The molten salt coolant has a very low working pressure, as opposed to water moderated reactors. Thus the single most catastrophic event for a water moderated reactor, namely, a container vessel rupture, would not be a particularly dangerous situation for molten salt reactors. And, due to the low working pressure, such a rupture is much less likely.

    Because the boiling temperature of molten salts is so high (1500 C), MSRs can and will be designed to run at higher temperatures. This makes them much more efficient at converting thermal energy to electrical energy (50% as opposed to 35%). This also enables them to use dry air cooling instead of water cooling. The latter fact is important as this, for the first time, enable reactors to be built far from water cooling sources like lakes or rivers, and therefore further away from population centers.

    MSRs can be designed to be much smaller than conventional reactors due to the low pressure/ high temperature operation. The compact design should significantly reduce the initial capital costs.

    In short, Molten Salt Reactors promise to be inherently safe, efficient and clean, and as such represent a significant departure from present designs. I believe that Australia, with its large Thorium reserves, would benefit immensely from such a technology.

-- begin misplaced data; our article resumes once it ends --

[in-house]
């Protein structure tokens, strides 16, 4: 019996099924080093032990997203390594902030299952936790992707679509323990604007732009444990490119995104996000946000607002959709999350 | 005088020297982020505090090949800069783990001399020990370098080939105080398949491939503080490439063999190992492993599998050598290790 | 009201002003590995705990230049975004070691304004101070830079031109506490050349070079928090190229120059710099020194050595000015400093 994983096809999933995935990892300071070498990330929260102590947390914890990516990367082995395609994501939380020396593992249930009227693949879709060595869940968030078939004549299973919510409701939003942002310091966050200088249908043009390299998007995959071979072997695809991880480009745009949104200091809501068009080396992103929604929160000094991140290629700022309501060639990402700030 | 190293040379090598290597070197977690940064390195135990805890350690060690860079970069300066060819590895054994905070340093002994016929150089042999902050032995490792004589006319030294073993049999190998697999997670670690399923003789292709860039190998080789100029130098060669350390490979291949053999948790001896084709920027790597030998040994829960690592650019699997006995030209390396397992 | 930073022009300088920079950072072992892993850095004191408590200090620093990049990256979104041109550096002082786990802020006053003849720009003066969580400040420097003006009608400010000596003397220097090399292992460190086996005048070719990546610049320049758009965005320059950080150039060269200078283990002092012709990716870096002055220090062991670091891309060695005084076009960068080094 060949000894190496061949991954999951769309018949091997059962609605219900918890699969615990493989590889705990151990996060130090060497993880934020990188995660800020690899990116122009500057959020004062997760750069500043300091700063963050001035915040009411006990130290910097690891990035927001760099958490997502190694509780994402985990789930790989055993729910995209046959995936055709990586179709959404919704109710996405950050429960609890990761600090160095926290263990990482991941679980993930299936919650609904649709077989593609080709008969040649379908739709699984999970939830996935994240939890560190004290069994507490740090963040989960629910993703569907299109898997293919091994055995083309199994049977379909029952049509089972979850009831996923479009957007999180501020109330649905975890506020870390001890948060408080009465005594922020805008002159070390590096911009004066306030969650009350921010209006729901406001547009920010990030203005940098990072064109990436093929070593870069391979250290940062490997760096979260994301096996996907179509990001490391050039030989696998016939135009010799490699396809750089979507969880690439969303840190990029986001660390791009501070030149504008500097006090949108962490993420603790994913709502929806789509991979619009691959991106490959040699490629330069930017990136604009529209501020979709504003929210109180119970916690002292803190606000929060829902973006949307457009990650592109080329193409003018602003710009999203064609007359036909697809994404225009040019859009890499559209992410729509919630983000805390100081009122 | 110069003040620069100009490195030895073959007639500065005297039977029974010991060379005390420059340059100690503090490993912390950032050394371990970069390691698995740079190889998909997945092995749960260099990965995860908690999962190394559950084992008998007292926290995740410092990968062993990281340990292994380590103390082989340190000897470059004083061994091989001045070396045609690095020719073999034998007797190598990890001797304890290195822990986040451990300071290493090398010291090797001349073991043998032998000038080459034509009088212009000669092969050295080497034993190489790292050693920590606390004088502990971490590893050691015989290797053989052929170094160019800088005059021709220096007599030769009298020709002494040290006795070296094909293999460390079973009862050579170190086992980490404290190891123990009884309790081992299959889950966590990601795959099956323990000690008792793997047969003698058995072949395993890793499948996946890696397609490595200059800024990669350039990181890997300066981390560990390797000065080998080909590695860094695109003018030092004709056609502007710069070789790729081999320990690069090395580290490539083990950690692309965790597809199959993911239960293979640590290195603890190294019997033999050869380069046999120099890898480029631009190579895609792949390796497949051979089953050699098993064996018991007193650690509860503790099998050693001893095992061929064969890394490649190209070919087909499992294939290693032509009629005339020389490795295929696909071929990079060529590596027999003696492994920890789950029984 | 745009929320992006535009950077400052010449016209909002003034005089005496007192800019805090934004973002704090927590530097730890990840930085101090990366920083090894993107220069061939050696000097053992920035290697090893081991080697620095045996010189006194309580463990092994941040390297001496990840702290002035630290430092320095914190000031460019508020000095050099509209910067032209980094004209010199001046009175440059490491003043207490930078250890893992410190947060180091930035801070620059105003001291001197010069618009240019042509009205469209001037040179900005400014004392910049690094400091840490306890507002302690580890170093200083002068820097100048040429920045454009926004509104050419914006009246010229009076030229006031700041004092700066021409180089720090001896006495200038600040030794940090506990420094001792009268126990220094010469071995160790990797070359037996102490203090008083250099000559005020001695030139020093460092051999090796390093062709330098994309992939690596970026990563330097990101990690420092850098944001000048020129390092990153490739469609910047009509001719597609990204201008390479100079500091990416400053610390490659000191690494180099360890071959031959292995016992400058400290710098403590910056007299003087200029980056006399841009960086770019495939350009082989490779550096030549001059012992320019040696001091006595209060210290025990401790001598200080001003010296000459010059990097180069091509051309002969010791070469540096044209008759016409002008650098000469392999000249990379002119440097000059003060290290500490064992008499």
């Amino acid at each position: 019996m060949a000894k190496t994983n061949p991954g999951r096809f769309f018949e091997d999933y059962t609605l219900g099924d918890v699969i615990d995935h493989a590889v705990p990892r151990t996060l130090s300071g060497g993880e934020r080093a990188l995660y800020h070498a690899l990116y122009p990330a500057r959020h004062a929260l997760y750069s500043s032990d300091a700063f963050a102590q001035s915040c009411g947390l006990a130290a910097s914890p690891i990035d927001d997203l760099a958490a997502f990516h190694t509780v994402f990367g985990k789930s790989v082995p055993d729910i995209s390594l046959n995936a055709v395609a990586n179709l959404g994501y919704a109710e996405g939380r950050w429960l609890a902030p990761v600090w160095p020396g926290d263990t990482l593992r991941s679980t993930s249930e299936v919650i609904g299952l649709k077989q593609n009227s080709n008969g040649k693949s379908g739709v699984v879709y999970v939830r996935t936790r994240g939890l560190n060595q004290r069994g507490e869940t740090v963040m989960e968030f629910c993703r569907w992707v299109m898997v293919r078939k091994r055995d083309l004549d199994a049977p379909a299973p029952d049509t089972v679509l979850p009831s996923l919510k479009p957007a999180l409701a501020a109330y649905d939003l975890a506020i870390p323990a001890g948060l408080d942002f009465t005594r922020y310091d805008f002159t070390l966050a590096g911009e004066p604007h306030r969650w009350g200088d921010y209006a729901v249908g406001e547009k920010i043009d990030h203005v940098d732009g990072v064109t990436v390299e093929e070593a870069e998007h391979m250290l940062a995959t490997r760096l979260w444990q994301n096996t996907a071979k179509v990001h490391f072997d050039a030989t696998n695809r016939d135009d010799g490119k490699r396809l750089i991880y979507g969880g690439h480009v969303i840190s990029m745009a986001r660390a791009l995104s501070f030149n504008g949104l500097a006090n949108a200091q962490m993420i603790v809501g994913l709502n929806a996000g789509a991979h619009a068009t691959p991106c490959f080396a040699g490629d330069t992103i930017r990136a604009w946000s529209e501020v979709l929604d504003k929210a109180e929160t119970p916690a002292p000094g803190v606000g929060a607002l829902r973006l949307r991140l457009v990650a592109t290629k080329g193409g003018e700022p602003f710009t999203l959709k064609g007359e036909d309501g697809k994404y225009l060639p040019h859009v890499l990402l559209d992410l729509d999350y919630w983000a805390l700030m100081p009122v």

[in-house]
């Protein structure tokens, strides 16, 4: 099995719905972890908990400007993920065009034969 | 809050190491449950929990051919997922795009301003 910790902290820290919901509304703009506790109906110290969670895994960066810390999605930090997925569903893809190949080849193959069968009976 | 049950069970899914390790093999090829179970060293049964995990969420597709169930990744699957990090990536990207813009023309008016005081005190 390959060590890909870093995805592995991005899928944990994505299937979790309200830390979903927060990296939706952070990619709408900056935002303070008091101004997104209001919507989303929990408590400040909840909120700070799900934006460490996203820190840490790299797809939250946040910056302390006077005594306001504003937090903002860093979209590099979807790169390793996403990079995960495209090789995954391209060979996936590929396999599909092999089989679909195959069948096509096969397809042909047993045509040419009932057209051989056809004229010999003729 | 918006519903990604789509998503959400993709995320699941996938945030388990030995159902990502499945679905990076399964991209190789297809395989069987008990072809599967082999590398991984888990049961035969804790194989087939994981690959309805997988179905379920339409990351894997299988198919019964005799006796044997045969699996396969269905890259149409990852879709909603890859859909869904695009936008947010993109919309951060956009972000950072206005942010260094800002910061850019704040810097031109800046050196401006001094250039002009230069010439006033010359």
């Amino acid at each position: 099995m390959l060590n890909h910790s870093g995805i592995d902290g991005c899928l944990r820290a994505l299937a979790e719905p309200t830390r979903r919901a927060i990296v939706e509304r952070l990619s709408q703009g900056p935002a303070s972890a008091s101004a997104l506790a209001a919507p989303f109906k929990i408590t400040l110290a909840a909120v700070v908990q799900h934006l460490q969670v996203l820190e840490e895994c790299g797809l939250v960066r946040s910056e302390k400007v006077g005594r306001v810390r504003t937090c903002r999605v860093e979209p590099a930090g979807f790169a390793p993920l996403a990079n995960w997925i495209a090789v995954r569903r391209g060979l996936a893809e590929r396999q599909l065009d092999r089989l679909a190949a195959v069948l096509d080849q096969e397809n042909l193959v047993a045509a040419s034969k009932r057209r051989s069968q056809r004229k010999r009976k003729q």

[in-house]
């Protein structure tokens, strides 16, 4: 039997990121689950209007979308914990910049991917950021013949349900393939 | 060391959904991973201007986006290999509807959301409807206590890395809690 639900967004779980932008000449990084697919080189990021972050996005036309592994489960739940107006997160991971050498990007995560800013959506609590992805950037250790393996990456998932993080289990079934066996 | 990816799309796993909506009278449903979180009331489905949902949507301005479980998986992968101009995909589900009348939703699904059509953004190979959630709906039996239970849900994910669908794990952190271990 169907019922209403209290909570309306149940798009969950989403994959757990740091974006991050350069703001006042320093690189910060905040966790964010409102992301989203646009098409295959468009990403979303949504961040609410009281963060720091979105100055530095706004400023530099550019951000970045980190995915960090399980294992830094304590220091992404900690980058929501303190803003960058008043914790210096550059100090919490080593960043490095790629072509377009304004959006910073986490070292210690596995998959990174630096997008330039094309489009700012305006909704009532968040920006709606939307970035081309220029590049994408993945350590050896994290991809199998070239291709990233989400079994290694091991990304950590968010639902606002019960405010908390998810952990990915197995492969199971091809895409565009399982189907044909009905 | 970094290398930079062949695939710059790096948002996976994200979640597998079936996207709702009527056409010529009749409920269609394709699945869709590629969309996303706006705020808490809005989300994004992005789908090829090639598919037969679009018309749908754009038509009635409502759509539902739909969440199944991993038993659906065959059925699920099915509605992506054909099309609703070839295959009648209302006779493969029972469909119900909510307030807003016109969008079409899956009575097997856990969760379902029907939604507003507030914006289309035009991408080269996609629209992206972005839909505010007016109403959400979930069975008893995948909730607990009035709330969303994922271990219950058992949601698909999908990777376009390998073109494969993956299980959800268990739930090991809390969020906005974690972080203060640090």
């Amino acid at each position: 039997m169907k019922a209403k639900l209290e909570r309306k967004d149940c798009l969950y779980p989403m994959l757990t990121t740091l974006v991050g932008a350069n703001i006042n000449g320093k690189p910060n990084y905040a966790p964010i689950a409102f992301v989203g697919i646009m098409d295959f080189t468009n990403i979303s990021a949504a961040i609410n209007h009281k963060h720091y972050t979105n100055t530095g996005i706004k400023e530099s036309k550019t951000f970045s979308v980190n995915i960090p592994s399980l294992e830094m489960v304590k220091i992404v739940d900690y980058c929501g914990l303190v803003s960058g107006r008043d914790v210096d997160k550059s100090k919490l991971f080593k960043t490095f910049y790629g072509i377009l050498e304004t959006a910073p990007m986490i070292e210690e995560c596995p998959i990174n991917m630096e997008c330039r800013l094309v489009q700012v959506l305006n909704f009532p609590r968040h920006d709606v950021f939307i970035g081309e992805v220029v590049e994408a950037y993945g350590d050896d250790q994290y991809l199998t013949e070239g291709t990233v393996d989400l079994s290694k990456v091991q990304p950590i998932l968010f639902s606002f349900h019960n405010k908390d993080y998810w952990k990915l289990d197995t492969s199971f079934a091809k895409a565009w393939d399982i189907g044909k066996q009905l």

2. If you're looking for more information about MSRs and thorium, you might find Kirk Sorensen's website interesting.

  3. Ed, I don't know whether you've seen this story.

    The shock-horror stuff about uranium enrichment back in the 1980s is neither here nor there, but the fact that people are seriously looking at uranium enrichment in Australia is a bit puzzling to me.

    Given the political difficulties in establishing such a facility in Australia, what if any major competitive advantage would an Australian facility have over ones located in countries who already have commercial-scale enrichment plants?

    The only thing I can think of is cheap power, but that's dependent on, well, coal-fired power that's likely to get more expensive once an emissions trading scheme is brought in.

  4. Good point Robert. I tried to touch on this very idea in my post.

    The only answer I can come up with is to broaden the participation in the 'suppliers club' in any future multilateral fuel cycle (as in GNEP or what is being proposed by Putin).

    I think for non-nuclear weapons states (NNWS) pondering the initiation or expansion of a nuclear power industry, security of supply is a big issue which, like many things nuclear, manifests itself as economic opportunity within Australia.

  5. Why not build an entire nuclear industry at Roxby Downs and close the nuclear cycle by mining and enriching uranium all in one place, burning the nuclear fuel for power and storing the waste in the secure Woomera Prohibited area, transmitting the power to Eastern cities over HCDV power lines? It will yield economies of scale, elimininate proliferation worries, provide a safety barrier against accidents and create surplus power for hydrogen. see for more details